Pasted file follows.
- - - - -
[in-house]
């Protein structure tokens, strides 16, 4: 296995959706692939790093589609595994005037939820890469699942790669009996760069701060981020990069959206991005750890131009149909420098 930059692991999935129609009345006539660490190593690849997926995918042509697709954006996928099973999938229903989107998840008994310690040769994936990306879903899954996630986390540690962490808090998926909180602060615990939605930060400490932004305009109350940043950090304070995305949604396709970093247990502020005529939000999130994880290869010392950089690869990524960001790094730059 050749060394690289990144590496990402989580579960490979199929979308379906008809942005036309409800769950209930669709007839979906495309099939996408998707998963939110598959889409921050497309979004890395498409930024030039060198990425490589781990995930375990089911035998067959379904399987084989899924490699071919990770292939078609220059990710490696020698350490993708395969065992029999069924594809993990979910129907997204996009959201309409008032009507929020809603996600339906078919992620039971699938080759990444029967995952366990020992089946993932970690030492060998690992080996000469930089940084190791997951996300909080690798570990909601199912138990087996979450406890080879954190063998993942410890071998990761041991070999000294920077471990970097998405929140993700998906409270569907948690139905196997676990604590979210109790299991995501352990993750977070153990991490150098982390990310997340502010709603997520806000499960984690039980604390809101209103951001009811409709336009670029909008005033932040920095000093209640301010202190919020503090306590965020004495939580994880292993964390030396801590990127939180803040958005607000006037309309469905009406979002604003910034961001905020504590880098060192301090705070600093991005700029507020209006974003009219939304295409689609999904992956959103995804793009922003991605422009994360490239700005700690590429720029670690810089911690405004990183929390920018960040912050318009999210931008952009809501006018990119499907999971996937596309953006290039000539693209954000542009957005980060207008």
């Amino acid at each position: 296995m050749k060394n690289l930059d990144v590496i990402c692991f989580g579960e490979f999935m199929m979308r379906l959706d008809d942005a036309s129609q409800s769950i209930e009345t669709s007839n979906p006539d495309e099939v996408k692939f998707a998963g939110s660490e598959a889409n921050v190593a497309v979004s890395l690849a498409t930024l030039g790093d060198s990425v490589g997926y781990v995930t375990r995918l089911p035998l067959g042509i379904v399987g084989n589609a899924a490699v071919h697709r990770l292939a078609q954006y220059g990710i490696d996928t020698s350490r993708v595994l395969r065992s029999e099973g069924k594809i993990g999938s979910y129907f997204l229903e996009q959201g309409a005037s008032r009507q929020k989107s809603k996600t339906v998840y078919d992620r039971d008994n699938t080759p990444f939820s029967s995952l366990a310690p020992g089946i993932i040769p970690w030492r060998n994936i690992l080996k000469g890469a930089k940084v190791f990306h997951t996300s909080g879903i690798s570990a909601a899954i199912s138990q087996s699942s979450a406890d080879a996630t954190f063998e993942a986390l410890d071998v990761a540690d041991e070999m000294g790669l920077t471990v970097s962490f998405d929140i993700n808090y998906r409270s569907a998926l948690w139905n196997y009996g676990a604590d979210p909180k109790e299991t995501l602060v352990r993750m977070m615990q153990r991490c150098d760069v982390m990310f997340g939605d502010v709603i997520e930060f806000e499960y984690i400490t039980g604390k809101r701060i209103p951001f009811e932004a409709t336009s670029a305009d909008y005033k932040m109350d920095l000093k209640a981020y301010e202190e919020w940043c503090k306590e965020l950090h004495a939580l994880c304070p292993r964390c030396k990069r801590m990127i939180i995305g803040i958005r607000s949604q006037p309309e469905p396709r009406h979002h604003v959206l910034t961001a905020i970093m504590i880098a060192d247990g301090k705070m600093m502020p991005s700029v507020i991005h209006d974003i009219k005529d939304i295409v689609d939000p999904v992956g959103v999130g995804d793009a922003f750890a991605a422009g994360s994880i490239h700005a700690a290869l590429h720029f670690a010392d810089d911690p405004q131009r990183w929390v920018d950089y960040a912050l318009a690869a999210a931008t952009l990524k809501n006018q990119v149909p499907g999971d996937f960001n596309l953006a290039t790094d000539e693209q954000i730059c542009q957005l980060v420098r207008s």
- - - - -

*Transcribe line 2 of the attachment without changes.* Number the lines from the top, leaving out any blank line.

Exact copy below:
């Protein structure tokens, strides 16, 4: 296995959706692939790093589609595994005037939820890469699942790669009996760069701060981020990069959206991005750890131009149909420098 930059692991999935129609009345006539660490190593690849997926995918042509697709954006996928099973999938229903989107998840008994310690040769994936990306879903899954996630986390540690962490808090998926909180602060615990939605930060400490932004305009109350940043950090304070995305949604396709970093247990502020005529939000999130994880290869010392950089690869990524960001790094730059 050749060394690289990144590496990402989580579960490979199929979308379906008809942005036309409800769950209930669709007839979906495309099939996408998707998963939110598959889409921050497309979004890395498409930024030039060198990425490589781990995930375990089911035998067959379904399987084989899924490699071919990770292939078609220059990710490696020698350490993708395969065992029999069924594809993990979910129907997204996009959201309409008032009507929020809603996600339906078919992620039971699938080759990444029967995952366990020992089946993932970690030492060998690992080996000469930089940084190791997951996300909080690798570990909601199912138990087996979450406890080879954190063998993942410890071998990761041991070999000294920077471990970097998405929140993700998906409270569907948690139905196997676990604590979210109790299991995501352990993750977070153990991490150098982390990310997340502010709603997520806000499960984690039980604390809101209103951001009811409709336009670029909008005033932040920095000093209640301010202190919020503090306590965020004495939580994880292993964390030396801590990127939180803040958005607000006037309309469905009406979002604003910034961001905020504590880098060192301090705070600093991005700029507020209006974003009219939304295409689609999904992956959103995804793009922003991605422009994360490239700005700690590429720029670690810089911690405004990183929390920018960040912050318009999210931008952009809501006018990119499907999971996937596309953006290039000539693209954000542009957005980060207008």